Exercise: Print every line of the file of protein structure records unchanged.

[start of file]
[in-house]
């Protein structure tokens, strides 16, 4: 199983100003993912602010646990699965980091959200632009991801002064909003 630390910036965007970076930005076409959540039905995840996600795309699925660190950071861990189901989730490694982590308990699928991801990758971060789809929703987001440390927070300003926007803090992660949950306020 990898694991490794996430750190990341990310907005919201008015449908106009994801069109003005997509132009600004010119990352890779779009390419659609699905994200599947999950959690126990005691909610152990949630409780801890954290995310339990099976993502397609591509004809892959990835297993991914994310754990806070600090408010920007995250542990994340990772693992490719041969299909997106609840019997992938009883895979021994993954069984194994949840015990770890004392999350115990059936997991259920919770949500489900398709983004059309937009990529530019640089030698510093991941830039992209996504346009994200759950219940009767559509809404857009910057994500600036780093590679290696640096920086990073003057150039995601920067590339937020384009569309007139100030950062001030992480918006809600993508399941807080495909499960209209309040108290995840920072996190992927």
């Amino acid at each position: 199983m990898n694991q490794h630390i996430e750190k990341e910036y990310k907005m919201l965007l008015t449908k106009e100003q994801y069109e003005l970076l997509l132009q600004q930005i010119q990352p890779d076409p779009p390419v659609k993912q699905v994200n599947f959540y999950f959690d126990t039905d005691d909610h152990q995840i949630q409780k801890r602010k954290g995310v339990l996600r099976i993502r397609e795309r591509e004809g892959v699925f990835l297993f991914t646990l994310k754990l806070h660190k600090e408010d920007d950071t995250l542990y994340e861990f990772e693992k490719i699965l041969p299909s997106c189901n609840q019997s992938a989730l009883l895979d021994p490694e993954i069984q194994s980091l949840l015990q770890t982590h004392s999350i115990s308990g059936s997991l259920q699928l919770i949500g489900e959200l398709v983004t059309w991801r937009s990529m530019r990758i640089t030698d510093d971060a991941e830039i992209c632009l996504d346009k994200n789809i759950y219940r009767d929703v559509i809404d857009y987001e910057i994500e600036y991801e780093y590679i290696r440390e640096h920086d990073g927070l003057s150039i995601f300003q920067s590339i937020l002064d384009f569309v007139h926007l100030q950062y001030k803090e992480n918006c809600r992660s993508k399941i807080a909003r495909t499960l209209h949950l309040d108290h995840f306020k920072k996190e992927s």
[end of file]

[in-house]
């Protein structure tokens, strides 16, 4: 199983100003993912602010646990699965980091959200632009991801002064909003 630390910036965007970076930005076409959540039905995840996600795309699925660190950071861990189901989730490694982590308990699928991801990758971060789809929703987001440390927070300003926007803090992660949950306020 990898694991490794996430750190990341990310907005919201008015449908106009994801069109003005997509132009600004010119990352890779779009390419659609699905994200599947999950959690126990005691909610152990949630409780801890954290995310339990099976993502397609591509004809892959990835297993991914994310754990806070600090408010920007995250542990994340990772693992490719041969299909997106609840019997992938009883895979021994993954069984194994949840015990770890004392999350115990059936997991259920919770949500489900398709983004059309937009990529530019640089030698510093991941830039992209996504346009994200759950219940009767559509809404857009910057994500600036780093590679290696640096920086990073003057150039995601920067590339937020384009569309007139100030950062001030992480918006809600993508399941807080495909499960209209309040108290995840920072996190992927």
């Amino acid at each position: 199983m990898n694991q490794h630390i996430e750190k990341e910036y990310k907005m919201l965007l008015t449908k106009e100003q994801y069109e003005l970076l997509l132009q600004q930005i010119q990352p890779d076409p779009p390419v659609k993912q699905v994200n599947f959540y999950f959690d126990t039905d005691d909610h152990q995840i949630q409780k801890r602010k954290g995310v339990l996600r099976i993502r397609e795309r591509e004809g892959v699925f990835l297993f991914t646990l994310k754990l806070h660190k600090e408010d920007d950071t995250l542990y994340e861990f990772e693992k490719i699965l041969p299909s997106c189901n609840q019997s992938a989730l009883l895979d021994p490694e993954i069984q194994s980091l949840l015990q770890t982590h004392s999350i115990s308990g059936s997991l259920q699928l919770i949500g489900e959200l398709v983004t059309w991801r937009s990529m530019r990758i640089t030698d510093d971060a991941e830039i992209c632009l996504d346009k994200n789809i759950y219940r009767d929703v559509i809404d857009y987001e910057i994500e600036y991801e780093y590679i290696r440390e640096h920086d990073g927070l003057s150039i995601f300003q920067s590339i937020l002064d384009f569309v007139h926007l100030q950062y001030k803090e992480n918006c809600r992660s993508k399941i807080a909003r495909t499960l209209h949950l309040d108290h995840f306020k920072k996190e992927s």